Where does the physical start and end? Photo by Ahmad Odeh on Unsplash

How our acceptance of one simple binary opposition is lethal.

“No pain, no gain.” “Mind over matter.” “The spirit is willing but the flesh is weak”. Materialism. Carpe diem. Spiritualism. Metaphysics. Ars longa, vita brevis. Reincarnation. Psychosomatic illness. Willpower. Mens sana in corpore sano. Hysteria. “Women are emotional, men are rational.”

For a very, very long time, humans have asserted a distinction between an aspect of ourselves that is tangible — the body — and an aspect that we believe we can identify but can’t sense — the soul, spirit, mind, reason, consciousness (sometimes we distinguish those intangibles from each other, and sometimes we collapse some or all of them into one imagined portion). This partitioning derives from the experience of being human, to be sure, the dual mystery of embodiment and of consciousness. The conscious mind, seemingly almost by its very nature, refuses to accept that it is a bodily phenomenon, and there we go: a history of philosophical rumination that refuses to see the body and mind as one.

From that dichotomy, countless influential binaries have arisen, splitting us down the middle time and again. In skirmish after skirmish through time and space, a line has been drawn to keep the body on one side and all else on the other, a fence separating two territories, collecting herds of associations on either side, lining up, facing off.

The animal flesh or the ineffable spirit.

The concrete or the abstract. The real or the imaginary. The mortal or the immortal. Life or art. The personal or the universal. Pragmatism or idealism. The private or the public. The local or the global. Women or men. Black or white. Followers or leaders. Emotion or reason. Temporal or eternal. Relative or absolute.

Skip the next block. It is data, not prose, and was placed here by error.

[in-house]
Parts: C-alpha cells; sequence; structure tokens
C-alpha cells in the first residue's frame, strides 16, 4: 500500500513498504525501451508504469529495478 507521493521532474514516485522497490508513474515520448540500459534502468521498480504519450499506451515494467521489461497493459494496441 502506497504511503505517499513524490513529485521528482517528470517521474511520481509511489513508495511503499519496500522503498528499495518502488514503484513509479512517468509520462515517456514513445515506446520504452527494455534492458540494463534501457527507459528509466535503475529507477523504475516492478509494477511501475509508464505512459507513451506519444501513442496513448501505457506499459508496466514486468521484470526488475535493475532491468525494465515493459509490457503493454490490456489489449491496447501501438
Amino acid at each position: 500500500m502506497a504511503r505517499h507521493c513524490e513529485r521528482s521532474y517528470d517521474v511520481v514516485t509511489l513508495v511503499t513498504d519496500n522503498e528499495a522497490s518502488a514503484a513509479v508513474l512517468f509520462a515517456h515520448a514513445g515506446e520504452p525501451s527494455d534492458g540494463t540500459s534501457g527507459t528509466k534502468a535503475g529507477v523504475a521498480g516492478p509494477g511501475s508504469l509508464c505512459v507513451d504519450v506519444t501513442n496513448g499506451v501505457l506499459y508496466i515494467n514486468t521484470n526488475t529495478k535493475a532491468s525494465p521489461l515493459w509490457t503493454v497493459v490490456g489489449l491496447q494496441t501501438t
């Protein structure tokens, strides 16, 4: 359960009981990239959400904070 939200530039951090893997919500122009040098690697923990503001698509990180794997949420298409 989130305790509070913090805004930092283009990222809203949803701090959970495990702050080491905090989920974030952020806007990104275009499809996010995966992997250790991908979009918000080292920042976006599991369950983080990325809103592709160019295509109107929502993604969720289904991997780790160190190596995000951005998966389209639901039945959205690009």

Although we can, if we wish, acknowledge that a live body seems to be a prerequisite to possession of a soul/mind, let alone to a discussion of their relationship, that acknowledgement hasn’t done much to prevent humans from creating a hierarchy of value when it comes to the parts we’ve subdivided ourselves into. Traditionally, the top of the hierarchy is occupied by the intangible — soul or spirit, mind or reason — and whatever else seems to arise from it. Emotions, though we can speak of them as concepts, are still manifested physically — tears, sweat, flushed skin, laughter — and so, they’re bound to the body, adding to its burdens, aligned with its shortcomings.

The body, being mortal, is earthbound, freighted with earthy “wickedness,” and our challenge, so the various “wisdom texts” tell us, is to subdue it. The soul, being ineffable and immortal, is pure.

Anything that can be attributed to the yearning, beastly body can be shamed, is punishable: sex, hunger, weakness, illness, odor, fat, skin color, asymmetry, all the evidence of tribe and ancestry that someone or other decided that our bodies carry indelibly. Things that can be chalked up to the soul — or its adjuncts, spirit, consciousness, conscience, reason, mind — can be revered and excused from the degraded state of the body’s existence.